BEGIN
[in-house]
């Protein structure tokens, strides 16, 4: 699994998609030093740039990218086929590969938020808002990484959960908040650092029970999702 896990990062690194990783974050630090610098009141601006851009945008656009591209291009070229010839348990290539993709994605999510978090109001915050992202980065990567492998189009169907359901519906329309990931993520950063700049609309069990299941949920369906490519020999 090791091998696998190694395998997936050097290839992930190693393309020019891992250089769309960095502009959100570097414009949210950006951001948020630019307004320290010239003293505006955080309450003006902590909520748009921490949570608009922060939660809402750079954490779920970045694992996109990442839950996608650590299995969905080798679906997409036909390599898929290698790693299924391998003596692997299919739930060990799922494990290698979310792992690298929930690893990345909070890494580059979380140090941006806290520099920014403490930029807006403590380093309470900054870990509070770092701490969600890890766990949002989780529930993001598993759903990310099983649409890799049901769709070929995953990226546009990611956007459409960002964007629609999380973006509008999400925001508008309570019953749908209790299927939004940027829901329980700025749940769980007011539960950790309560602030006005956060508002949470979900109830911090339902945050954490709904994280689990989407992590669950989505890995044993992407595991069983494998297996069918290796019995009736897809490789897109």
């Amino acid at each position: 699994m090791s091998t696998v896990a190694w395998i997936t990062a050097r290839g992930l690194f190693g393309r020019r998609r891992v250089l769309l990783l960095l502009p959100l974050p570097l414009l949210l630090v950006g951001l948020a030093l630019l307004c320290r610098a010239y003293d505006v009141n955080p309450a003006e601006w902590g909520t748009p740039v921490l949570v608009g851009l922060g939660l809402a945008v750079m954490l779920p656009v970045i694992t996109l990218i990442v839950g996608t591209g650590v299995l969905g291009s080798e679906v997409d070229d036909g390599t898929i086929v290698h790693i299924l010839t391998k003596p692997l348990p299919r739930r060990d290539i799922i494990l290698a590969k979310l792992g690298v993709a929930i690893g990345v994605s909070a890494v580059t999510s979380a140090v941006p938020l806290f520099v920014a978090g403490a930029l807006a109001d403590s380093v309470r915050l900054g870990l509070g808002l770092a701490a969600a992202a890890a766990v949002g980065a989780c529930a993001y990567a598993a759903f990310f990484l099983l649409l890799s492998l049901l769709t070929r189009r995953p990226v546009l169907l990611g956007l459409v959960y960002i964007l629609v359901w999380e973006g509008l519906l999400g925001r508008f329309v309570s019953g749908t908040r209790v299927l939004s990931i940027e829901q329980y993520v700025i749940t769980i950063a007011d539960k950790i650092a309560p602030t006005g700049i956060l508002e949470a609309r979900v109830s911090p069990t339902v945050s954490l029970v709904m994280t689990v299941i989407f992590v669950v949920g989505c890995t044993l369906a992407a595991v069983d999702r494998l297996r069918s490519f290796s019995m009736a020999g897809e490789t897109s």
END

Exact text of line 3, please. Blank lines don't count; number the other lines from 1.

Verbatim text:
């Amino acid at each position: 699994m090791s091998t696998v896990a190694w395998i997936t990062a050097r290839g992930l690194f190693g393309r020019r998609r891992v250089l769309l990783l960095l502009p959100l974050p570097l414009l949210l630090v950006g951001l948020a030093l630019l307004c320290r610098a010239y003293d505006v009141n955080p309450a003006e601006w902590g909520t748009p740039v921490l949570v608009g851009l922060g939660l809402a945008v750079m954490l779920p656009v970045i694992t996109l990218i990442v839950g996608t591209g650590v299995l969905g291009s080798e679906v997409d070229d036909g390599t898929i086929v290698h790693i299924l010839t391998k003596p692997l348990p299919r739930r060990d290539i799922i494990l290698a590969k979310l792992g690298v993709a929930i690893g990345v994605s909070a890494v580059t999510s979380a140090v941006p938020l806290f520099v920014a978090g403490a930029l807006a109001d403590s380093v309470r915050l900054g870990l509070g808002l770092a701490a969600a992202a890890a766990v949002g980065a989780c529930a993001y990567a598993a759903f990310f990484l099983l649409l890799s492998l049901l769709t070929r189009r995953p990226v546009l169907l990611g956007l459409v959960y960002i964007l629609v359901w999380e973006g509008l519906l999400g925001r508008f329309v309570s019953g749908t908040r209790v299927l939004s990931i940027e829901q329980y993520v700025i749940t769980i950063a007011d539960k950790i650092a309560p602030t006005g700049i956060l508002e949470a609309r979900v109830s911090p069990t339902v945050s954490l029970v709904m994280t689990v299941i989407f992590v669950v949920g989505c890995t044993l369906a992407a595991v069983d999702r494998l297996r069918s490519f290796s019995m009736a020999g897809e490789t897109s």